nābhinanded dhruvaṁ mṛtyum
adhruvaṁ vāsya jīvitam
kālaṁ paraṁ pratīkṣeta
na—not; abhinandet—one should praise; dhruvam—sure; mṛtyum—death; adhruvam—not sure; vā—either; asya—of this body; jīvitam—the duration of life; kālam—eternal time; param—supreme; pratīkṣeta—one must observe; bhūtānām—of the living entities; prabhava—manifestation; apyayam—disappearance.
Since the material body is sure to be vanquished and the duration of one’s life is not fixed, neither death nor life is to be praised. Rather, one should observe the eternal time factor, in which the living entity manifests himself and disappears.
The living entities in the material world, not only at the present but also in the past, have been involved in trying to solve the problem of birth and death. Some stress death and point to the illusory existence of everything material, whereas others stress life, trying to preserve it perpetually and enjoy it to the best of their ability. Both of them are fools and rascals. It is advised that one observe the eternal time factor, which is the cause of the material body’s appearance and disappearance, and that one observe the living entity’s entanglement in this time factor. Śrīla Bhaktivinoda Ṭhākura therefore sings in his Gītāvalī:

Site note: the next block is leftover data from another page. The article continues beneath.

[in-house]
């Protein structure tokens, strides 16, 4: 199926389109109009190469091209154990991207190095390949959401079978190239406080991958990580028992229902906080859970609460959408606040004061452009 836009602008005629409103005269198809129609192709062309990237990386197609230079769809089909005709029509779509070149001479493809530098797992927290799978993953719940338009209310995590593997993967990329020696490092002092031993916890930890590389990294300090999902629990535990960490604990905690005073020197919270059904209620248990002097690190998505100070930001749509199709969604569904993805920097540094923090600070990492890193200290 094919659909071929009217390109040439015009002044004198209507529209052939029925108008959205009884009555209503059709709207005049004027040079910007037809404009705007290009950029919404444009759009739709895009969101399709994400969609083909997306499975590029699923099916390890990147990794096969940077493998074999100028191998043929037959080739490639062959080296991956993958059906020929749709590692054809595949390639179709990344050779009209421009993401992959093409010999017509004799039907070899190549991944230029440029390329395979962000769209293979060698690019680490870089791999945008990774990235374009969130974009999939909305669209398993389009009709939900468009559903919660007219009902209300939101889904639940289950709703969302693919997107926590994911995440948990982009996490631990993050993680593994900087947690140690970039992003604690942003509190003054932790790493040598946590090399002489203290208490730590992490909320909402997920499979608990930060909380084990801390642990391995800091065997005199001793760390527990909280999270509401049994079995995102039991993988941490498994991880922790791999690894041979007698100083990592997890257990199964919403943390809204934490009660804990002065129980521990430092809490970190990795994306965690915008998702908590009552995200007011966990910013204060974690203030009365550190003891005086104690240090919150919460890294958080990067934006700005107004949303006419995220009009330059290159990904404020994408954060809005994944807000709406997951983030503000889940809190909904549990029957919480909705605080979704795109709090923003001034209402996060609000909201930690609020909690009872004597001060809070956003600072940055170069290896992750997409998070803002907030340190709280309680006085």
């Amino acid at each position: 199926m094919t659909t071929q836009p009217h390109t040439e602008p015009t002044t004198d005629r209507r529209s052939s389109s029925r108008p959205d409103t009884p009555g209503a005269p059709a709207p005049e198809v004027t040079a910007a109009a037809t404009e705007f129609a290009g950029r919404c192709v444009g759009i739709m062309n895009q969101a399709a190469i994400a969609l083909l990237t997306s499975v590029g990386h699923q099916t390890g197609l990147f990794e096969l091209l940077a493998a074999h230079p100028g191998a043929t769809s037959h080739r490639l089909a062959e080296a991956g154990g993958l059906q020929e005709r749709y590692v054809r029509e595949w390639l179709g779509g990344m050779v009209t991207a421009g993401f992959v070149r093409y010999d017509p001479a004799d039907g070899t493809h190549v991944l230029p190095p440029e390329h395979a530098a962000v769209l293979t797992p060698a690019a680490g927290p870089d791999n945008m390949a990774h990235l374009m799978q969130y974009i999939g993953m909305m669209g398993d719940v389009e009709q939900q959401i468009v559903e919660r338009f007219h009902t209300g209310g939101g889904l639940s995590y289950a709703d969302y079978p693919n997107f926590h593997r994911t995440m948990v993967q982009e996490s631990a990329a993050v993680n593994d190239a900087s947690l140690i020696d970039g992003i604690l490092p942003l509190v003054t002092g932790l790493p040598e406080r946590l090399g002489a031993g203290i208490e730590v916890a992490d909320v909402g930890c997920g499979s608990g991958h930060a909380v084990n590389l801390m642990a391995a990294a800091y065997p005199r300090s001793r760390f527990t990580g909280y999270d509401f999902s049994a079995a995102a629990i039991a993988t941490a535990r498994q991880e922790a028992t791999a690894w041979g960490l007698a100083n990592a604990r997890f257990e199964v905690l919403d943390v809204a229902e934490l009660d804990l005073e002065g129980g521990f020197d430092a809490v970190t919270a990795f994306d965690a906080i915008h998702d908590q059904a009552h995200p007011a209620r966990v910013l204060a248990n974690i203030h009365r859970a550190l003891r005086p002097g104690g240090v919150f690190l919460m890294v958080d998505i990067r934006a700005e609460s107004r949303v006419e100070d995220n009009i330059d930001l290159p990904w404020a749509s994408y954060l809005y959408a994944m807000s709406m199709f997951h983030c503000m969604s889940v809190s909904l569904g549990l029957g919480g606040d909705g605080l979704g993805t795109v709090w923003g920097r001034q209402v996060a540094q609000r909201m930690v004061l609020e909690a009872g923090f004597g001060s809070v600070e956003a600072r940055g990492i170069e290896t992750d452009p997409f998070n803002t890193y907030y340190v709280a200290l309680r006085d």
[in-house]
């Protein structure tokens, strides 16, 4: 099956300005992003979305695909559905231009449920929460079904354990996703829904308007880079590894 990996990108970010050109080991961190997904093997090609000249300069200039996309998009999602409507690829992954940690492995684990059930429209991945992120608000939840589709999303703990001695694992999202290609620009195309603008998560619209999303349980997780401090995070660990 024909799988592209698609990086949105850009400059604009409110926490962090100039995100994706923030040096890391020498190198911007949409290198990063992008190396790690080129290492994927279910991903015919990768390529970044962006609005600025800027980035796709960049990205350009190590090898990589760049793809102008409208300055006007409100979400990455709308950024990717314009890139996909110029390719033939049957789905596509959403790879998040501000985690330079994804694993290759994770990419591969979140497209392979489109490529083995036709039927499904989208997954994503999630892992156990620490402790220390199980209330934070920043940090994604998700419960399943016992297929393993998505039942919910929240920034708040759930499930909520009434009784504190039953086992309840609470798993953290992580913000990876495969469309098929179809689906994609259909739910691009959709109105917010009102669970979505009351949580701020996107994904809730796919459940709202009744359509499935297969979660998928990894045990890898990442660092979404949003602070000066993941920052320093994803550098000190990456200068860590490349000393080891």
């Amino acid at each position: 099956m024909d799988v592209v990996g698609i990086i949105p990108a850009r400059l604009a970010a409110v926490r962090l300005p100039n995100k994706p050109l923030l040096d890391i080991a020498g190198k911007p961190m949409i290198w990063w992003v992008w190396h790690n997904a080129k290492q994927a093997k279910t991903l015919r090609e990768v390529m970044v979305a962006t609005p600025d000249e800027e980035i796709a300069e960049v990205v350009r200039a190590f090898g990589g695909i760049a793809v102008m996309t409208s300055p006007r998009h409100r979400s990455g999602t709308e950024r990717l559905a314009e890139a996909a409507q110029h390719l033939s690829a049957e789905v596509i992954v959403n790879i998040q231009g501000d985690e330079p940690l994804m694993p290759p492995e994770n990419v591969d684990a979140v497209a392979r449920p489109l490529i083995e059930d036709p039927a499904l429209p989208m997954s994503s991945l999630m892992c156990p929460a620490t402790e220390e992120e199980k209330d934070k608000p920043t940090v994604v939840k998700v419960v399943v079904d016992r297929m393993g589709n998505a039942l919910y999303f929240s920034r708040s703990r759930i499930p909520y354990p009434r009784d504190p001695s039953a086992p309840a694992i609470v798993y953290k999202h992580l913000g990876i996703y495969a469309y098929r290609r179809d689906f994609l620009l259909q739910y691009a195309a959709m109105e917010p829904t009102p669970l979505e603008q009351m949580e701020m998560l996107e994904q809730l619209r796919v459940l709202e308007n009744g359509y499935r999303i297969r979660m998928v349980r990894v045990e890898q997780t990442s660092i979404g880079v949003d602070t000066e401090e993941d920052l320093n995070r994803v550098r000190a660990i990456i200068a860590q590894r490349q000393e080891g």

One should observe the activities of eternal time, which is the cause of birth and death. Before the creation of the present millennium, the living entities were under the influence of the time factor, and within the time factor the material world comes into existence and is again annihilated. Bhūtvā bhūtvā pralīyate. Being under the control of the time factor, the living entities appear and die, life after life. This time factor is the impersonal representation of the Supreme Personality of Godhead, who gives the living entities conditioned by material nature a chance to emerge from this nature by surrendering to Him.
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